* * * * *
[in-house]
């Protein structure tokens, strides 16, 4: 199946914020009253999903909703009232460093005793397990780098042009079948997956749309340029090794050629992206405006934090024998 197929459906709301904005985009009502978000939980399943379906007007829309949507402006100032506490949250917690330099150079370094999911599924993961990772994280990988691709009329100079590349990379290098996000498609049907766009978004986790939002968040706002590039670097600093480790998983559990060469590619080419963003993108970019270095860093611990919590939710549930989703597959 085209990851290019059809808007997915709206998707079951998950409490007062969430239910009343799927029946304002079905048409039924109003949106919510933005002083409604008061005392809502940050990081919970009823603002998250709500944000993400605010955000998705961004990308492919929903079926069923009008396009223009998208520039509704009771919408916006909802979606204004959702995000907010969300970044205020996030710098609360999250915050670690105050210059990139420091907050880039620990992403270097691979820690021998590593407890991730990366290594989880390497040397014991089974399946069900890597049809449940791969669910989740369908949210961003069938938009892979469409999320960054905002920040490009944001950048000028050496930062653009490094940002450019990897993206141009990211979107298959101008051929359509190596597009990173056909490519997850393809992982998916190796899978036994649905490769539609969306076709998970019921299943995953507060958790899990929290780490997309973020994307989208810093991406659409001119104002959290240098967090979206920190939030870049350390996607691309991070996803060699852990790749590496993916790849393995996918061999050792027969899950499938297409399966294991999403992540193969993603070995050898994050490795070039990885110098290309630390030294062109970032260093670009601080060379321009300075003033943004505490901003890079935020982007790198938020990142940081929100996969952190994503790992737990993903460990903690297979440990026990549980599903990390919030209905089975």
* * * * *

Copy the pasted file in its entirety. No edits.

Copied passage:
[in-house]
């Protein structure tokens, strides 16, 4: 199946914020009253999903909703009232460093005793397990780098042009079948997956749309340029090794050629992206405006934090024998 197929459906709301904005985009009502978000939980399943379906007007829309949507402006100032506490949250917690330099150079370094999911599924993961990772994280990988691709009329100079590349990379290098996000498609049907766009978004986790939002968040706002590039670097600093480790998983559990060469590619080419963003993108970019270095860093611990919590939710549930989703597959 085209990851290019059809808007997915709206998707079951998950409490007062969430239910009343799927029946304002079905048409039924109003949106919510933005002083409604008061005392809502940050990081919970009823603002998250709500944000993400605010955000998705961004990308492919929903079926069923009008396009223009998208520039509704009771919408916006909802979606204004959702995000907010969300970044205020996030710098609360999250915050670690105050210059990139420091907050880039620990992403270097691979820690021998590593407890991730990366290594989880390497040397014991089974399946069900890597049809449940791969669910989740369908949210961003069938938009892979469409999320960054905002920040490009944001950048000028050496930062653009490094940002450019990897993206141009990211979107298959101008051929359509190596597009990173056909490519997850393809992982998916190796899978036994649905490769539609969306076709998970019921299943995953507060958790899990929290780490997309973020994307989208810093991406659409001119104002959290240098967090979206920190939030870049350390996607691309991070996803060699852990790749590496993916790849393995996918061999050792027969899950499938297409399966294991999403992540193969993603070995050898994050490795070039990885110098290309630390030294062109970032260093670009601080060379321009300075003033943004505490901003890079935020982007790198938020990142940081929100996969952190994503790992737990993903460990903690297979440990026990549980599903990390919030209905089975």